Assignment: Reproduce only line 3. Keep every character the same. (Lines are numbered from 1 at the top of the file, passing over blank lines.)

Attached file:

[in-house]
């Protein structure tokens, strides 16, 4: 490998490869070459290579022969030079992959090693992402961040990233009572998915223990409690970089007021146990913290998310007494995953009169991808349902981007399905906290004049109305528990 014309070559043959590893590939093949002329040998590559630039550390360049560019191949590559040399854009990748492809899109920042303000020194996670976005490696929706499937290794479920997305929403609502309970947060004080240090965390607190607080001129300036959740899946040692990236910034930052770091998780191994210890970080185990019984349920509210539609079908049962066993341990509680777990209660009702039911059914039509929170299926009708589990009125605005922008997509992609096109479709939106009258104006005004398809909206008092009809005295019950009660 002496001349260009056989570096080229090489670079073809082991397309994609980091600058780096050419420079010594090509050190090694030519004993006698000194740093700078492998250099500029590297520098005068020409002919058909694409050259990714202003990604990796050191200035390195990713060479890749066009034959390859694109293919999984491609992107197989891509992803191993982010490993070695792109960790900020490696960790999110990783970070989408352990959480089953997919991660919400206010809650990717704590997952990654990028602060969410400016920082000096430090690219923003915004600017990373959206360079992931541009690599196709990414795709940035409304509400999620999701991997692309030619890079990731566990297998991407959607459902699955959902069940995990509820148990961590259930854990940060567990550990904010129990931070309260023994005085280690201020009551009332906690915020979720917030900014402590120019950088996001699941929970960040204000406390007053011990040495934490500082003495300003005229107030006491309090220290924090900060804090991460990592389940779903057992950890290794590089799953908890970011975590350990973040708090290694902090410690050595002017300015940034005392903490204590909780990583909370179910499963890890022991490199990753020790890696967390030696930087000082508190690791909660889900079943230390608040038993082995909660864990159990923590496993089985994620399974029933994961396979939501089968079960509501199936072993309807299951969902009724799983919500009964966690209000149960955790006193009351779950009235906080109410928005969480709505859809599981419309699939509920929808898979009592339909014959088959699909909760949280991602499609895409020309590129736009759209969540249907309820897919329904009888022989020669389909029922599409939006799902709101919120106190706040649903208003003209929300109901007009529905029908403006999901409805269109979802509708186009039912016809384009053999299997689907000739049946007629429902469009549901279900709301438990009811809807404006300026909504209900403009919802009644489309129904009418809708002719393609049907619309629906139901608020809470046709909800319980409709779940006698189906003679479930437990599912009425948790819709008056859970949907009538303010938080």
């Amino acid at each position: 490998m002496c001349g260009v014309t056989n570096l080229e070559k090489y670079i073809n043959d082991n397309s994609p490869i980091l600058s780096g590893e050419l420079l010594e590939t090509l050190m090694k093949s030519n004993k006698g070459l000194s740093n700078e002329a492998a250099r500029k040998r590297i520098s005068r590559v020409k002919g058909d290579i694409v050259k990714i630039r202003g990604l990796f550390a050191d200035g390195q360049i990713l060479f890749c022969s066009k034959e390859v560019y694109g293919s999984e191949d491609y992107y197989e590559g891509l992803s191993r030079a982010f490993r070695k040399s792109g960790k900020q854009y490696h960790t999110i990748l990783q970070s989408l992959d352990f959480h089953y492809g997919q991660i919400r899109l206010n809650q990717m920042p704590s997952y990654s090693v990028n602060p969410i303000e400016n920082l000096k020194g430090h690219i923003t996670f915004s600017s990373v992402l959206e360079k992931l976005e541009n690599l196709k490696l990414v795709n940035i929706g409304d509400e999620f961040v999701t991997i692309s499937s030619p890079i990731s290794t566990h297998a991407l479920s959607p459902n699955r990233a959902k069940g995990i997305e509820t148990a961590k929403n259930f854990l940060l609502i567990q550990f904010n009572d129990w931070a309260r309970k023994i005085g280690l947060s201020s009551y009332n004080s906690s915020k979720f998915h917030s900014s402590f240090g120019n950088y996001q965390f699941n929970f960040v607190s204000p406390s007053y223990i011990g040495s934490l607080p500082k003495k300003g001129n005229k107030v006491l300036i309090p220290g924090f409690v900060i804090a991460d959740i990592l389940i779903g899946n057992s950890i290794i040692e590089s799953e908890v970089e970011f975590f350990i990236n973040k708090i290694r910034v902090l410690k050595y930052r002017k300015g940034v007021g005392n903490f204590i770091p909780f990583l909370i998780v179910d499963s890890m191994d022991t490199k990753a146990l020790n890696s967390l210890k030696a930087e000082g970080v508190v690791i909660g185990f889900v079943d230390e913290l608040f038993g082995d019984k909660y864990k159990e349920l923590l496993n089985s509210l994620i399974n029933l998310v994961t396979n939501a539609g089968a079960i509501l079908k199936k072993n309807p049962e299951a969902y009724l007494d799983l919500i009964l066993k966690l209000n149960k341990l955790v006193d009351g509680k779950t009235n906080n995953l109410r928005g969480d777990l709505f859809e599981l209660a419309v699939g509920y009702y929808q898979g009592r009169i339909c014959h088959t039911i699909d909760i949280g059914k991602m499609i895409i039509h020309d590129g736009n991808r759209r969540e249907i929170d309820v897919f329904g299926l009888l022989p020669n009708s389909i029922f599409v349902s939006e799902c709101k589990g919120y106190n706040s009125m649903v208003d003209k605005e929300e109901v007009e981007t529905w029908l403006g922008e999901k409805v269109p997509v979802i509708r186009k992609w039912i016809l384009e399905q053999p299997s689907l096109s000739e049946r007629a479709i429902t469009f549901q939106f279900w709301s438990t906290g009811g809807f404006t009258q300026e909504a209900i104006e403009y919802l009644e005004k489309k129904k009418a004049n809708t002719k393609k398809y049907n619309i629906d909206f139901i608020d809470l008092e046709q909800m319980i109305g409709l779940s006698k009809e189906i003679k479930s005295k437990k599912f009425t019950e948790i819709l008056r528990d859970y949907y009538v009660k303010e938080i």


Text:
């Amino acid at each position: 490998m002496c001349g260009v014309t056989n570096l080229e070559k090489y670079i073809n043959d082991n397309s994609p490869i980091l600058s780096g590893e050419l420079l010594e590939t090509l050190m090694k093949s030519n004993k006698g070459l000194s740093n700078e002329a492998a250099r500029k040998r590297i520098s005068r590559v020409k002919g058909d290579i694409v050259k990714i630039r202003g990604l990796f550390a050191d200035g390195q360049i990713l060479f890749c022969s066009k034959e390859v560019y694109g293919s999984e191949d491609y992107y197989e590559g891509l992803s191993r030079a982010f490993r070695k040399s792109g960790k900020q854009y490696h960790t999110i990748l990783q970070s989408l992959d352990f959480h089953y492809g997919q991660i919400r899109l206010n809650q990717m920042p704590s997952y990654s090693v990028n602060p969410i303000e400016n920082l000096k020194g430090h690219i923003t996670f915004s600017s990373v992402l959206e360079k992931l976005e541009n690599l196709k490696l990414v795709n940035i929706g409304d509400e999620f961040v999701t991997i692309s499937s030619p890079i990731s290794t566990h297998a991407l479920s959607p459902n699955r990233a959902k069940g995990i997305e509820t148990a961590k929403n259930f854990l940060l609502i567990q550990f904010n009572d129990w931070a309260r309970k023994i005085g280690l947060s201020s009551y009332n004080s906690s915020k979720f998915h917030s900014s402590f240090g120019n950088y996001q965390f699941n929970f960040v607190s204000p406390s007053y223990i011990g040495s934490l607080p500082k003495k300003g001129n005229k107030v006491l300036i309090p220290g924090f409690v900060i804090a991460d959740i990592l389940i779903g899946n057992s950890i290794i040692e590089s799953e908890v970089e970011f975590f350990i990236n973040k708090i290694r910034v902090l410690k050595y930052r002017k300015g940034v007021g005392n903490f204590i770091p909780f990583l909370i998780v179910d499963s890890m191994d022991t490199k990753a146990l020790n890696s967390l210890k030696a930087e000082g970080v508190v690791i909660g185990f889900v079943d230390e913290l608040f038993g082995d019984k909660y864990k159990e349920l923590l496993n089985s509210l994620i399974n029933l998310v994961t396979n939501a539609g089968a079960i509501l079908k199936k072993n309807p049962e299951a969902y009724l007494d799983l919500i009964l066993k966690l209000n149960k341990l955790v006193d009351g509680k779950t009235n906080n995953l109410r928005g969480d777990l709505f859809e599981l209660a419309v699939g509920y009702y929808q898979g009592r009169i339909c014959h088959t039911i699909d909760i949280g059914k991602m499609i895409i039509h020309d590129g736009n991808r759209r969540e249907i929170d309820v897919f329904g299926l009888l022989p020669n009708s389909i029922f599409v349902s939006e799902c709101k589990g919120y106190n706040s009125m649903v208003d003209k605005e929300e109901v007009e981007t529905w029908l403006g922008e999901k409805v269109p997509v979802i509708r186009k992609w039912i016809l384009e399905q053999p299997s689907l096109s000739e049946r007629a479709i429902t469009f549901q939106f279900w709301s438990t906290g009811g809807f404006t009258q300026e909504a209900i104006e403009y919802l009644e005004k489309k129904k009418a004049n809708t002719k393609k398809y049907n619309i629906d909206f139901i608020d809470l008092e046709q909800m319980i109305g409709l779940s006698k009809e189906i003679k479930s005295k437990k599912f009425t019950e948790i819709l008056r528990d859970y949907y009538v009660k303010e938080i």